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Possible legal issues; asked to resign, file shows termination instead

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Initial post linked below for full backstory.

I submitted a resignation letter upon request from management at less than 2 months into the position. The resignation, I was told, would have allowed for rehire within that same organization and should future employers contact these employers, they could only say that it didn’t work out. The other option given to me was to refuse resignation and be terminated instead, which would show up in my file making it impossible for rehire in the organization and should these employers be contacted by future ones, they could essentially say anything they wanted about me and my time there.

I just happened to check my file, and lo and behold, it says that I was terminated. The only piece of evidence I have of my resignation is a printed out copy of my statement with the date and my signature. 

I emailed management and am about to contact HR because I need to know how this will show up and how I must address it in future job endeavors. 

I should have asked to record the entire conversation. Next steps? Legal actions?

Initial post:


Edited by submarine
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1 hour ago, submarine said:

@rev ronin

Thanks for the response Rev. My funds are now tied due to this unexpected event and so the probability of consulting a lawyer is slim to none. Any other thoughts?

Ask them in writing to change it, noting that you'd resigned, not been terminated for cause.  Also, write it nice, because you don't have evidence or money to go get a lawyer and sue, so what you really want is the status to say you resigned.  Most HR departments will have no problem making that sort of a change, even if your own line management thinks they fired you, because it's a cheap change and avoids a fight.  They may guess you can't afford a lawyer, but who wants to risk that?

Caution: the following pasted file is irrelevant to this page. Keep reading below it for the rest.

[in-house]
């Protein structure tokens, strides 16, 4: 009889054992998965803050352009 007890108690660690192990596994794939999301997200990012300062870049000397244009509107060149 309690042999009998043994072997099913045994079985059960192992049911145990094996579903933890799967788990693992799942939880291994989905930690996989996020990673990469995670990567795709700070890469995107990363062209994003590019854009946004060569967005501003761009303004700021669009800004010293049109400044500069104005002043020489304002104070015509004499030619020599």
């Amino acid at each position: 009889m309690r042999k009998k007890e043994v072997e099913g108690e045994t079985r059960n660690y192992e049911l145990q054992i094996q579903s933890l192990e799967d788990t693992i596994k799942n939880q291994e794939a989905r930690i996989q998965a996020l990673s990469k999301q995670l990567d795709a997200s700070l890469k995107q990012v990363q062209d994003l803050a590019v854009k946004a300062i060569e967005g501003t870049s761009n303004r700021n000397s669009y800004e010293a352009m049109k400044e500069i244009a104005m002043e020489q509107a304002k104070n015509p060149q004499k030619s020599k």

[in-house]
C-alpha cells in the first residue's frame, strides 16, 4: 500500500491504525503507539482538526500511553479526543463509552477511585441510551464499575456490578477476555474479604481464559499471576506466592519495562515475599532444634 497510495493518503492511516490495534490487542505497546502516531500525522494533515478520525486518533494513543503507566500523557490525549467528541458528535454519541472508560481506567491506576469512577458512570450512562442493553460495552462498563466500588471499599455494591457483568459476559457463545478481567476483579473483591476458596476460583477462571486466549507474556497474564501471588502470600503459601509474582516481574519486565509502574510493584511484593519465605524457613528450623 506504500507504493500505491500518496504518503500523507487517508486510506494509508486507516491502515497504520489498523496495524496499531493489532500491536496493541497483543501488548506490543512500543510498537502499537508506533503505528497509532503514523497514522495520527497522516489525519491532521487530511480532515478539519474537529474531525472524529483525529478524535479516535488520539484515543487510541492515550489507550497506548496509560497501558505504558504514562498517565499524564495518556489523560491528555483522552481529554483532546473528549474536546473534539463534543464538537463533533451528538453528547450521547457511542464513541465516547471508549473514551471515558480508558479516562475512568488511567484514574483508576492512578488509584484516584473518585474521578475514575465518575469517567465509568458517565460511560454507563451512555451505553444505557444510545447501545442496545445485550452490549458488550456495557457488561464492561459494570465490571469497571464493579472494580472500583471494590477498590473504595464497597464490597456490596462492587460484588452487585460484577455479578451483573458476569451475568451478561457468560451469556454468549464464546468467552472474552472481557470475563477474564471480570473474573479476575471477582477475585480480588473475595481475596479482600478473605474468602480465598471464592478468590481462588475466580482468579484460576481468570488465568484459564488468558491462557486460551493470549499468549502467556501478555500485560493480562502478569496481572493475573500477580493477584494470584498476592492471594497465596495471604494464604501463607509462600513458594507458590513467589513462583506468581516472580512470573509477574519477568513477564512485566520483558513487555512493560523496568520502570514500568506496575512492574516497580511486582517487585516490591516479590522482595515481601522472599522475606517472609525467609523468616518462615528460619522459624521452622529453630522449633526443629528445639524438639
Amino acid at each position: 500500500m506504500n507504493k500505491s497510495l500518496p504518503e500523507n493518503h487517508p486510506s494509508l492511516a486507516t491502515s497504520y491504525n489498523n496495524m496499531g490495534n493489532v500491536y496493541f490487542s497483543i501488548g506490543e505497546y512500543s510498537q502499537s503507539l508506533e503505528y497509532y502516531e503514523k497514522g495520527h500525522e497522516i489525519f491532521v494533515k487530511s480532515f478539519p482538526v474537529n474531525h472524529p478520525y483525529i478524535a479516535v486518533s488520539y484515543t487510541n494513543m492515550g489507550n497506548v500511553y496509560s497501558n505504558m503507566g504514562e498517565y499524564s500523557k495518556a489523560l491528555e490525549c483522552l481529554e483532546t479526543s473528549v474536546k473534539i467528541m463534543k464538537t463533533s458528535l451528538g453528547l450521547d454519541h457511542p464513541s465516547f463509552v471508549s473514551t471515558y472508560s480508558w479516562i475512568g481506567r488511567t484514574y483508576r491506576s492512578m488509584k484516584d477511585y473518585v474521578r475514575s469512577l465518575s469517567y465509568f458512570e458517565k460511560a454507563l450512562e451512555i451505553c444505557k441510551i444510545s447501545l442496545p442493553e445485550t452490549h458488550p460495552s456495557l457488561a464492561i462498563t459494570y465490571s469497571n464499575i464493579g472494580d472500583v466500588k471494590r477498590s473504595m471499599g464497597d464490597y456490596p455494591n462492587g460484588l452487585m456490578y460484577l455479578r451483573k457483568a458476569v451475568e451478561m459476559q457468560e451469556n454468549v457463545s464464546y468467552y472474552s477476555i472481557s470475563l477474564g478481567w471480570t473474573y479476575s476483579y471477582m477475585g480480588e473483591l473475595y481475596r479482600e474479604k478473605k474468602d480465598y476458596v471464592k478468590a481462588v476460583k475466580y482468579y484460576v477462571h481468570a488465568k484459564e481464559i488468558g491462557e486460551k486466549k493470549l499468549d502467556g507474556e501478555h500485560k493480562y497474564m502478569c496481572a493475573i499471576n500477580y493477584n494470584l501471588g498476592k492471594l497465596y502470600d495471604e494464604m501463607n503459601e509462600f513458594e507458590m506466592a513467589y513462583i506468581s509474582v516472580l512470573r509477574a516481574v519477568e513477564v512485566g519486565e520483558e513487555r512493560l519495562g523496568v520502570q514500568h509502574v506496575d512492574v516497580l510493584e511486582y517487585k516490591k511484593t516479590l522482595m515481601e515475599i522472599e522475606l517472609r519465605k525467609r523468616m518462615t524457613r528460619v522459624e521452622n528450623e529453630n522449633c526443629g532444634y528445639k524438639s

Unless you did something that would be called gross misconduct--groped a patient or an MA, for instance--they shouldn't have an issue doing that.

Also, make sure you clearly understand how they code "was terminated for cause" and "resigned", because it may be a matter of semantics and it just looks bad to you, but isn't.

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ask friends ad family or talk to the attorney diretly

you need representation

I like the idea of a nice letter emotionally, but don't do it

I ended up destroying a legal case I had (simple case with triple damages) because I made ONE phone call.v(six figures)

You need an attorney now that does employment law.

Likely just the threat of legal action on legal letterhead will change you case as they have likely NO evidence to support their decisions and certainly no paper trail (as well as the probationary period is just that) 

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